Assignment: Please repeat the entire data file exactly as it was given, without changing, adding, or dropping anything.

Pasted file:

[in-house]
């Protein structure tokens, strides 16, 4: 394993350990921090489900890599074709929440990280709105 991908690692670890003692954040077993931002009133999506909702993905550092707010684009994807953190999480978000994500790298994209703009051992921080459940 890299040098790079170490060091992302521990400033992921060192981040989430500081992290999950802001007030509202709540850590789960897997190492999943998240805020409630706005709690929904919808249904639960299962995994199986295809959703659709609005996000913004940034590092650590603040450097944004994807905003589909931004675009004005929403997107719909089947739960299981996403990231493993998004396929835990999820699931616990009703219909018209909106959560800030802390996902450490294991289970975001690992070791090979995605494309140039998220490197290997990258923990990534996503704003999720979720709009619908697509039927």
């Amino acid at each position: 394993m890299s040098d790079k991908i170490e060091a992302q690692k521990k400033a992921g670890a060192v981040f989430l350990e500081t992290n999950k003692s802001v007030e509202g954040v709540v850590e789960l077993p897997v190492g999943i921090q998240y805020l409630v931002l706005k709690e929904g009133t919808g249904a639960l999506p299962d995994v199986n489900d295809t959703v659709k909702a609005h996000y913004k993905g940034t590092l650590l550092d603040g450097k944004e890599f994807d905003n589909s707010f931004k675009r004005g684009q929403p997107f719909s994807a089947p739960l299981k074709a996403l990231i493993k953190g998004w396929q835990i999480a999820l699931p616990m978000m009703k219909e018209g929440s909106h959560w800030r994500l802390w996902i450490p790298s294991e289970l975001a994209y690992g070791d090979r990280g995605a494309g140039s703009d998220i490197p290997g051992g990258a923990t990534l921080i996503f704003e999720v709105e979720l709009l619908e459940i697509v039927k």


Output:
[in-house]
């Protein structure tokens, strides 16, 4: 394993350990921090489900890599074709929440990280709105 991908690692670890003692954040077993931002009133999506909702993905550092707010684009994807953190999480978000994500790298994209703009051992921080459940 890299040098790079170490060091992302521990400033992921060192981040989430500081992290999950802001007030509202709540850590789960897997190492999943998240805020409630706005709690929904919808249904639960299962995994199986295809959703659709609005996000913004940034590092650590603040450097944004994807905003589909931004675009004005929403997107719909089947739960299981996403990231493993998004396929835990999820699931616990009703219909018209909106959560800030802390996902450490294991289970975001690992070791090979995605494309140039998220490197290997990258923990990534996503704003999720979720709009619908697509039927």
């Amino acid at each position: 394993m890299s040098d790079k991908i170490e060091a992302q690692k521990k400033a992921g670890a060192v981040f989430l350990e500081t992290n999950k003692s802001v007030e509202g954040v709540v850590e789960l077993p897997v190492g999943i921090q998240y805020l409630v931002l706005k709690e929904g009133t919808g249904a639960l999506p299962d995994v199986n489900d295809t959703v659709k909702a609005h996000y913004k993905g940034t590092l650590l550092d603040g450097k944004e890599f994807d905003n589909s707010f931004k675009r004005g684009q929403p997107f719909s994807a089947p739960l299981k074709a996403l990231i493993k953190g998004w396929q835990i999480a999820l699931p616990m978000m009703k219909e018209g929440s909106h959560w800030r994500l802390w996902i450490p790298s294991e289970l975001a994209y690992g070791d090979r990280g995605a494309g140039s703009d998220i490197p290997g051992g990258a923990t990534l921080i996503f704003e999720v709105e979720l709009l619908e459940i697509v039927k």